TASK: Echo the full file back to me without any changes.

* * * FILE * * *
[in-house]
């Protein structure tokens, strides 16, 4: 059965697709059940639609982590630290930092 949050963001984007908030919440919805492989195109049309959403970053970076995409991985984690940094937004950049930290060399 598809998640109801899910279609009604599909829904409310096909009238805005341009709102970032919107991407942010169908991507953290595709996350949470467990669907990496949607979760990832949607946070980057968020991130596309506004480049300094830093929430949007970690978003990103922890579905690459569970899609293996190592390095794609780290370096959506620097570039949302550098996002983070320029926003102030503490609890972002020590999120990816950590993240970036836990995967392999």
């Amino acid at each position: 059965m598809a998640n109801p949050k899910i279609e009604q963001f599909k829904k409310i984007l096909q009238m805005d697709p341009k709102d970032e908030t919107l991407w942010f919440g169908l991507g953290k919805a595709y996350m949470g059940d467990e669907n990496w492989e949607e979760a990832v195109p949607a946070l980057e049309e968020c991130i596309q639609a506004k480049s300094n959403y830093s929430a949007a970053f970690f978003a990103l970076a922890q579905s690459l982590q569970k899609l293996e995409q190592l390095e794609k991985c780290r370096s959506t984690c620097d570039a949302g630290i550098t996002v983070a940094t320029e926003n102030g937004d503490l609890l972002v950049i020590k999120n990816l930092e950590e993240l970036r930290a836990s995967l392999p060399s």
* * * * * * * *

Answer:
[in-house]
């Protein structure tokens, strides 16, 4: 059965697709059940639609982590630290930092 949050963001984007908030919440919805492989195109049309959403970053970076995409991985984690940094937004950049930290060399 598809998640109801899910279609009604599909829904409310096909009238805005341009709102970032919107991407942010169908991507953290595709996350949470467990669907990496949607979760990832949607946070980057968020991130596309506004480049300094830093929430949007970690978003990103922890579905690459569970899609293996190592390095794609780290370096959506620097570039949302550098996002983070320029926003102030503490609890972002020590999120990816950590993240970036836990995967392999």
């Amino acid at each position: 059965m598809a998640n109801p949050k899910i279609e009604q963001f599909k829904k409310i984007l096909q009238m805005d697709p341009k709102d970032e908030t919107l991407w942010f919440g169908l991507g953290k919805a595709y996350m949470g059940d467990e669907n990496w492989e949607e979760a990832v195109p949607a946070l980057e049309e968020c991130i596309q639609a506004k480049s300094n959403y830093s929430a949007a970053f970690f978003a990103l970076a922890q579905s690459l982590q569970k899609l293996e995409q190592l390095e794609k991985c780290r370096s959506t984690c620097d570039a949302g630290i550098t996002v983070a940094t320029e926003n102030g937004d503490l609890l972002v950049i020590k999120n990816l930092e950590e993240l970036r930290a836990s995967l392999p060399s």